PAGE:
Thoughts: Into The Woods, John Yorke

I recently stumbled across a tweet during a EURO scriptchat session about a month ago that I had the foresight to favourite to investigate later. It was a tweet that mentioned a book called Into The Woods by John Yorke (who has an impressive collection of credits – just Google him for a proper rundown, but he knows what he’s talking about!) and that every writer should read it. Two weeks later, I was battling with restructuring my feature and at a bit of a loss as to how to approach it as the beat sheets I was working with weren’t helping me as much as I needed them to be. So I went to Amazon and fished out the Kindle preview of Into The Woods and started reading.

I have to admit, the beginning did take me awhile to get into it. But it was enough for me to buy it and start reading.

And, boy, am I glad I did.

What Yorke has put into this book is not only a breakdown of structure, but also the entire writing process. From script structure to character arcs, from dialogue to fractural beats, it’s a fantastic and informative resource on how stories work. Delving beneath Vogler’s Hero’s Journey and examining a five act structure, Into The Woods is exactly what I needed to help with my rewrite.

Yorke’s angle is a five act structure. I found this infinitely interesting as this is definitely what I lean towards as a writer, even though it was always masked as three act structure. That doesn’t mean that one is right and one is wrong – think of it like a paintbrush. Every artist prefers a different style of brush but you can still use them to get a beautiful painting at the end of it. You might not use five act structure, but I think that the book has the ability to help every writer strengthen their skills and hone their craft – particularly in the beats of the second act where a lot of films often lose their steam.

The way Yorke breaks down the five act structure has helped me immensely with restructuring my film – making sure the beats are right and on point for the story. He talks about mirrored beats in each act and how they compliment each other as the story goes on, which kind of blew my mind when I read it. It works so incredibly well and it’s gobsmackingly simple but so effective.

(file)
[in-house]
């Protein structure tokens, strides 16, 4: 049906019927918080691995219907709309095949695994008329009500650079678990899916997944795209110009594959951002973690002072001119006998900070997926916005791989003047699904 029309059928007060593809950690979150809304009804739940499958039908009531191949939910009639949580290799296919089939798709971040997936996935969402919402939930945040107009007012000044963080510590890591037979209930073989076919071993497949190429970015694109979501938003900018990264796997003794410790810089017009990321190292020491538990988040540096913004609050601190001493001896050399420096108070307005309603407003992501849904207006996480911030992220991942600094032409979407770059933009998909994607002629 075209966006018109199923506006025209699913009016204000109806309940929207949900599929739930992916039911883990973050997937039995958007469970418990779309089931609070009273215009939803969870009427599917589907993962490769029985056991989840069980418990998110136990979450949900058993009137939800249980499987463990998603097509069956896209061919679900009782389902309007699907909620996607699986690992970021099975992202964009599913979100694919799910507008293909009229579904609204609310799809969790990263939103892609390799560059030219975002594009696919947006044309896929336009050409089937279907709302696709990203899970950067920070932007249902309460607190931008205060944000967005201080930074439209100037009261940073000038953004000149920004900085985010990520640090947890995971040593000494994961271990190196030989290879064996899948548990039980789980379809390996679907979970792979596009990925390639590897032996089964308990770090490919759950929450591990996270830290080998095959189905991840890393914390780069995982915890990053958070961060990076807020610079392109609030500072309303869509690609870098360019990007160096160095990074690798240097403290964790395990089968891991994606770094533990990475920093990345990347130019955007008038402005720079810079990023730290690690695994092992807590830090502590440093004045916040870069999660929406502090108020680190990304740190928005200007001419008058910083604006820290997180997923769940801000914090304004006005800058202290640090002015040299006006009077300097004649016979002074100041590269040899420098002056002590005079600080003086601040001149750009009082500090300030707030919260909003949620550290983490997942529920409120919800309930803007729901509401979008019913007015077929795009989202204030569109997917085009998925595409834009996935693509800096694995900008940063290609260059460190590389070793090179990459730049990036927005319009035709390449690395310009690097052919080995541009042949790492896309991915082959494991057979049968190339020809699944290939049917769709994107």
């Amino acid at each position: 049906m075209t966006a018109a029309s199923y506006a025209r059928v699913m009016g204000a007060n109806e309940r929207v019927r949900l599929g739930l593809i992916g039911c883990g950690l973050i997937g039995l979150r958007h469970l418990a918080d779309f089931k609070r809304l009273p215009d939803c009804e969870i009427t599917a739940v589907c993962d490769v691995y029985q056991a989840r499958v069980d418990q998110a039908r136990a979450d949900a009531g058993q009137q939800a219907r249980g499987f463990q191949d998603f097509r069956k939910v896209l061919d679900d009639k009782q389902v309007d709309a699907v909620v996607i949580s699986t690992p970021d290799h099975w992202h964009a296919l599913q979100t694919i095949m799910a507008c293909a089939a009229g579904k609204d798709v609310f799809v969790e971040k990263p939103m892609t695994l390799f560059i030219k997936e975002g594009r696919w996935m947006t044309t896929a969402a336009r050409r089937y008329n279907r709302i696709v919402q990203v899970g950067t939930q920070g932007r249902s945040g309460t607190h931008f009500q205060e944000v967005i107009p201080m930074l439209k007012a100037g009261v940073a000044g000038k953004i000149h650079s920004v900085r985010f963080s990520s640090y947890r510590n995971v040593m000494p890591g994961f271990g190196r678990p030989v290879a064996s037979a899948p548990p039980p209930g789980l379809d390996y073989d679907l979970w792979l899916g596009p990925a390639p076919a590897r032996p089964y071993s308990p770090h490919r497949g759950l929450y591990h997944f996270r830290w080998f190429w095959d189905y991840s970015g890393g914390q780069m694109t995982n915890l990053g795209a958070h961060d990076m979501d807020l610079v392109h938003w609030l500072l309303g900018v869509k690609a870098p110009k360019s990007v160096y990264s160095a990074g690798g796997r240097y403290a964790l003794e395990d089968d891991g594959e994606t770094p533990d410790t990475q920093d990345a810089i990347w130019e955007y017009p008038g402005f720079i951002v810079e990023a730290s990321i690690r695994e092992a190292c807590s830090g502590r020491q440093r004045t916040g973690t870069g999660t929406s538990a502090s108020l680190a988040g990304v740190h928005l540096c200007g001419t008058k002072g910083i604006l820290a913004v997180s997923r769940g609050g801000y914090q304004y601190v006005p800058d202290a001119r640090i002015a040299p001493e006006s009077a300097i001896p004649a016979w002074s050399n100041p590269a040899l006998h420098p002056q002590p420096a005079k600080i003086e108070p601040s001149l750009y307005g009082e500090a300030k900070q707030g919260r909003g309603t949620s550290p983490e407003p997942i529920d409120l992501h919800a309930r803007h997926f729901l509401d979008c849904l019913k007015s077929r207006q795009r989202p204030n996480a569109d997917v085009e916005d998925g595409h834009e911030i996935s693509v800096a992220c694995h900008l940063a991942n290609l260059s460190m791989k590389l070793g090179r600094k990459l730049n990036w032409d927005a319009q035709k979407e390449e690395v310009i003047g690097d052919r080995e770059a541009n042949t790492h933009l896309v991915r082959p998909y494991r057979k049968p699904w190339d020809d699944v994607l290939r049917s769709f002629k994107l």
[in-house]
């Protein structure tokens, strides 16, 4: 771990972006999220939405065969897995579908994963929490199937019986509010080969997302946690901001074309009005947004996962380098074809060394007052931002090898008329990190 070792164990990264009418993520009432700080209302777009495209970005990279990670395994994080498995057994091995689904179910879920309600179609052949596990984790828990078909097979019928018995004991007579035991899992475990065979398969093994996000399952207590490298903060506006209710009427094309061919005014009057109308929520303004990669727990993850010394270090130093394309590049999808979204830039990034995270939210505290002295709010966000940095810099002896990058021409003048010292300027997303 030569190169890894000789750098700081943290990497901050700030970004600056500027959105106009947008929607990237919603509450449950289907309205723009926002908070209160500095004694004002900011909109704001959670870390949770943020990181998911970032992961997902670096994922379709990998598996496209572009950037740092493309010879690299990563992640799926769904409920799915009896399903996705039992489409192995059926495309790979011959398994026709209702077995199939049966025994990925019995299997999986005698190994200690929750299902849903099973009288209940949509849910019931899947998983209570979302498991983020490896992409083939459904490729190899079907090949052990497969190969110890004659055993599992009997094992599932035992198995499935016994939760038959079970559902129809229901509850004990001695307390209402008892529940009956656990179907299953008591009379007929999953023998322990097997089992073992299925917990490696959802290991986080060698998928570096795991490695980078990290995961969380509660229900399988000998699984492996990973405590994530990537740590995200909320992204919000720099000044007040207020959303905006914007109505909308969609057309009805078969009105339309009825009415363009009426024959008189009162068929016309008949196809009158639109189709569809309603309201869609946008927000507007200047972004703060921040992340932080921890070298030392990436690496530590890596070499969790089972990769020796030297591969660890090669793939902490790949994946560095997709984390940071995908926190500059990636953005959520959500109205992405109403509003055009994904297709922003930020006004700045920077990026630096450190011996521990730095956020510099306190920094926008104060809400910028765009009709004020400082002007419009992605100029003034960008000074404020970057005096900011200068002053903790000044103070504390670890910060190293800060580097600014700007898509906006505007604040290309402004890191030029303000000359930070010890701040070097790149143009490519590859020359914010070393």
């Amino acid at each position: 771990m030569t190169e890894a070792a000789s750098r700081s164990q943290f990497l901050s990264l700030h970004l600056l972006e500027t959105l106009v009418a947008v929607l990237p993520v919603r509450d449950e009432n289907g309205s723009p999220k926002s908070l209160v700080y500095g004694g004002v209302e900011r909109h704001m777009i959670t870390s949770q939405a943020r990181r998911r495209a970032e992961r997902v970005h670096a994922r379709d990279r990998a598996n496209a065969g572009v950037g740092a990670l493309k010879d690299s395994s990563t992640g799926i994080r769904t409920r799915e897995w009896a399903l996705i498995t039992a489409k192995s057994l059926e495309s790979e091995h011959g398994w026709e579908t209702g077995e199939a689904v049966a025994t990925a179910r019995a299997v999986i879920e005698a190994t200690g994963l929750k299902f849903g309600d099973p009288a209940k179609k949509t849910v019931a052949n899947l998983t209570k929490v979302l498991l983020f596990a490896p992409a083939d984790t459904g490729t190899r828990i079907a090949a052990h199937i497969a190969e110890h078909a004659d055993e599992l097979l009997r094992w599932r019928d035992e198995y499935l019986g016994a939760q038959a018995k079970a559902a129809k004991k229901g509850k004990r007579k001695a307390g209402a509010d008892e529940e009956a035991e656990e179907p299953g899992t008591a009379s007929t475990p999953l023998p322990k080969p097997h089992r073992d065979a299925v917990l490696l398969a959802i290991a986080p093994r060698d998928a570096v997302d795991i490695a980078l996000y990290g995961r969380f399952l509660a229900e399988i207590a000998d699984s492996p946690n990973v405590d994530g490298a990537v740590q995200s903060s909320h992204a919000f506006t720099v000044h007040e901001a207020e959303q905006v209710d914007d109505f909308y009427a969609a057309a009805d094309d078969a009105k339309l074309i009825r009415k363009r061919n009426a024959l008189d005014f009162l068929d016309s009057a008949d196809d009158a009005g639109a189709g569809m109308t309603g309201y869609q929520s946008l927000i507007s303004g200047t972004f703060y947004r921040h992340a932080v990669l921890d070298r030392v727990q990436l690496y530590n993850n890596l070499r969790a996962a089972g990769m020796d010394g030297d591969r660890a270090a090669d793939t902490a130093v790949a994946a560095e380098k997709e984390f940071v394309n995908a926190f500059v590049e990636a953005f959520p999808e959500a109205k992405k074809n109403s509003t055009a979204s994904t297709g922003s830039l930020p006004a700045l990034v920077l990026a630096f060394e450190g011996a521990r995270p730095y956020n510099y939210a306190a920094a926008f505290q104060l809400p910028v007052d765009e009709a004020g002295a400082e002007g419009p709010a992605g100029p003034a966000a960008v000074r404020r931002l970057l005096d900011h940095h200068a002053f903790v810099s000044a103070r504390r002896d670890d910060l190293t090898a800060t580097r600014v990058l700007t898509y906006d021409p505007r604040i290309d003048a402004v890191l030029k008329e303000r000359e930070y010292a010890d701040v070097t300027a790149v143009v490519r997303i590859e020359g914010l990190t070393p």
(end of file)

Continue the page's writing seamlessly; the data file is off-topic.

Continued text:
The book discusses so many things: structure of television shows as well as films, which I found useful for a different project of mine. It talks about story at its core, the function of story in society and what stories mean to us as people. Characters, dialogue, subtext – there’s everything jam-packed into this iPad sized eBook (I bought the Kindle edition for immediate access, but the paperback is really handsome and I’m hanging out to get that one soon too). The only thing it doesn’t touch on is subplots, but I think you can apply the same theories to subplots on a more simplified level.

It’s one of the best books on screenwriting I’ve read. Definitely in my top two (the other being Linda Aronson’s Screenwriting: Updated – the first book on screenwriting I ever read and I still think it’s the best one for a new screenwriter to read, before Snyder or McKee or Vogler) and I think everyone should read it, no matter what level of writer you are.

Brilliantly for anyone in London, the London Screenwriters’ Festival are holding a Breakfast Club with Yorke next week, on the 7th of June. I’d recommend everyone who can get there to go, mostly because I can’t as I’m on the other side of the world right now.

You can then all make me jealous by telling me all about it!

Deal?

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